Searching for the Thorn

by Cason Swindle


Antioch University student Cason Swindle examines what could be the inevitable collapse of the human race in it's tug-of-war with the global environment


I was slumped over in my chair, my head in my hands, my body and mind numb. My systems modeling group at Antioch University had spent 3 grueling hours trying to stave off the computer model's projection of global population and environmental collapse. We were not winning the battle. Donella Meadows "World 3 model of global sustainability" was staring right at us, showing us that if the planet keeps going as it is, the world population rises to about 12 billion by the year 2060 and collapses to 4 billion within 25 years. By 2060, pollution renders much of the cropland barren and unable to produce food. Housing easily overtakes any land still available. Non-renewable resources such as oil, natural gas and heavy metals are almost completely depleted. The world population, having doubled in 60 years, rapidly cannibalizes what minimal resources are left. Too many people need more food than the land can produce. By 2085, 8 billion people die of starvation, and those that survive live in a decimated environment that can't re-grow food fast enough to keep up with demand.

Our modeling group tried everything we could think of to change this model's course. We added pollution abatement technologies, quadrupled land yields, had zero population growth, wars, plagues--everything. In desperation, we even tried shipping 25% of the population to Mars. The collapse was delayed only a few decades. We hit bottom when we discovered that the average age of the modeling group was 27. Our grandkids would be among those either dead or fighting to survive. All we could say was "We're doomed."

This can't be right, though. There has to be something that people can globally, collectively do. The collapse hasn't happened yet. This model is only a projection of what could happen if we continue to do what we're doing now. What if everyone on the planet stopped doing things that contribute to the collapse? We could decrease population if everyone had one or no children; decrease pollution if everyone ate only organic fruits, vegetables, grains and beans, walked everywhere and recycled everything; decrease housing's appetite for farm land if everyone lived in multi-family housing. We could substantially decrease how much each person consumes and decrease the number of people consuming. Would this stop a collapse and bring about a society that could continue to sustain itself indefinitely? Well, it would certainly help, but what would the consequences be if the entire world followed this policy?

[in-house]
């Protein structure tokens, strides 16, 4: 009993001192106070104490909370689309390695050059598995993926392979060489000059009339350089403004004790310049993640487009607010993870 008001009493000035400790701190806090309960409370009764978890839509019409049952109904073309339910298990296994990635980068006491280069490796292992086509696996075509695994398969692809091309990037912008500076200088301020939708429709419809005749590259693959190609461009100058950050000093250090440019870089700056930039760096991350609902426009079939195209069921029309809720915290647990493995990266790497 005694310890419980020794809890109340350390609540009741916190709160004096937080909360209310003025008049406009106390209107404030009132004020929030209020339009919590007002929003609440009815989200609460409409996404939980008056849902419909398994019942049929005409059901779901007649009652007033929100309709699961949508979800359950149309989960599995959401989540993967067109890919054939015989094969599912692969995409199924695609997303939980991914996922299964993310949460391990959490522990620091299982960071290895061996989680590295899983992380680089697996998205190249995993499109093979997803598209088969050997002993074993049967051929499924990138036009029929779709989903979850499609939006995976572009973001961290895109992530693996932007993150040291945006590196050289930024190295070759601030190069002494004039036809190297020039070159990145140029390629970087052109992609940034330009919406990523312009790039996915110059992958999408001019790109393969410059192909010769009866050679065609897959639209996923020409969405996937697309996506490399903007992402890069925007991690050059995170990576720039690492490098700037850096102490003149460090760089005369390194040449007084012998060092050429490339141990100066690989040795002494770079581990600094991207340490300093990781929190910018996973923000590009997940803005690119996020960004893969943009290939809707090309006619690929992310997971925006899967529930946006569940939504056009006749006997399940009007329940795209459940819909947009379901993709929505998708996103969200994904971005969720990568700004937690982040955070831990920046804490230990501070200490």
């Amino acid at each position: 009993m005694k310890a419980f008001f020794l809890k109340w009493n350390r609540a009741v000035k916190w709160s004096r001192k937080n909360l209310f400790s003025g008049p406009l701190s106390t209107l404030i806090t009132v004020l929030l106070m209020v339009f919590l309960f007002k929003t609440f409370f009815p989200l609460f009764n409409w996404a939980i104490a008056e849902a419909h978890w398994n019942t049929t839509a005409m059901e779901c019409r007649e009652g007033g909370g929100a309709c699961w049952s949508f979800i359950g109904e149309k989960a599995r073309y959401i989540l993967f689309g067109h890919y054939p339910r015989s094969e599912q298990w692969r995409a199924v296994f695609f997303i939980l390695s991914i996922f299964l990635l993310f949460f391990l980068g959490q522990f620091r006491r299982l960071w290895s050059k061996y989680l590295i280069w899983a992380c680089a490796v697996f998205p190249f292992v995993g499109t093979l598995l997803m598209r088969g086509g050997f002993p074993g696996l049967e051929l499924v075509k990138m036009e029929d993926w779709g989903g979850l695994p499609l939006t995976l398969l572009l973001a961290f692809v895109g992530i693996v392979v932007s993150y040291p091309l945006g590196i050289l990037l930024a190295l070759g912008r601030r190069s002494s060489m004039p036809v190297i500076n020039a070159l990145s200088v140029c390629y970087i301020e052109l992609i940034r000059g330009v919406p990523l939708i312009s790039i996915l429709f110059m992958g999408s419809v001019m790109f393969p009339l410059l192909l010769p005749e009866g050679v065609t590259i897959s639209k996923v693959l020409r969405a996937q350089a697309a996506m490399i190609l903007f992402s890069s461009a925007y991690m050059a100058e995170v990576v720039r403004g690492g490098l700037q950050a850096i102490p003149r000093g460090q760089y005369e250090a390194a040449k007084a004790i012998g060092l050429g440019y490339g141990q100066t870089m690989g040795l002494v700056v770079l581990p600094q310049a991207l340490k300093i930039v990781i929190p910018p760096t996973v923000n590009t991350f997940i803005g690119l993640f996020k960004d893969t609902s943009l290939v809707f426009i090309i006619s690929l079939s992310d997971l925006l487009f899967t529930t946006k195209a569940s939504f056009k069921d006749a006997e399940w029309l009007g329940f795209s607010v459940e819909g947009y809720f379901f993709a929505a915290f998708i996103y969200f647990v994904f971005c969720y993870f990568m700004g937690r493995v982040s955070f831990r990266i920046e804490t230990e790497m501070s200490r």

If we, meaning the world population and more specifically those of us who live in industrialized nations, dramatically decrease how much we consume, we put the millions of people who make what we consume, including ourselves, out of work. If we no longer have jobs, we no longer have any money to buy food, clothing or shelter. Most of us generally dislike starving, so we may either stay where we are and fight with others over what few resources are available, or move out to where resources are available for free--live off the land. People staying to fight over who gets what resources are still available could ignite urban warfare. With six billion people currently living on the Earth, there is simply not enough viable land left for a large portion of us to try to return to an agricultural society. Many in both the city and country could die of starvation if we so radically changed how we live now.

Ironically, we could actually speed up the population collapse by seriously limiting how much we consume. If we limit how much each person consumes, those whose products would be in excess of that limit are no longer employed and have no means of getting the resources they need. Even though each person would eat less and we would (theoretically) spread the food out further among more people, fewer of us would have the means of buying the food we need. Speeding the collapse may be a good thing as fewer would die, fewer would be born and the environment would sustain less irreparable damage. This scenario could stabilize and be sustainable in the long-term, but many would die as part of the process of achieving sustainability.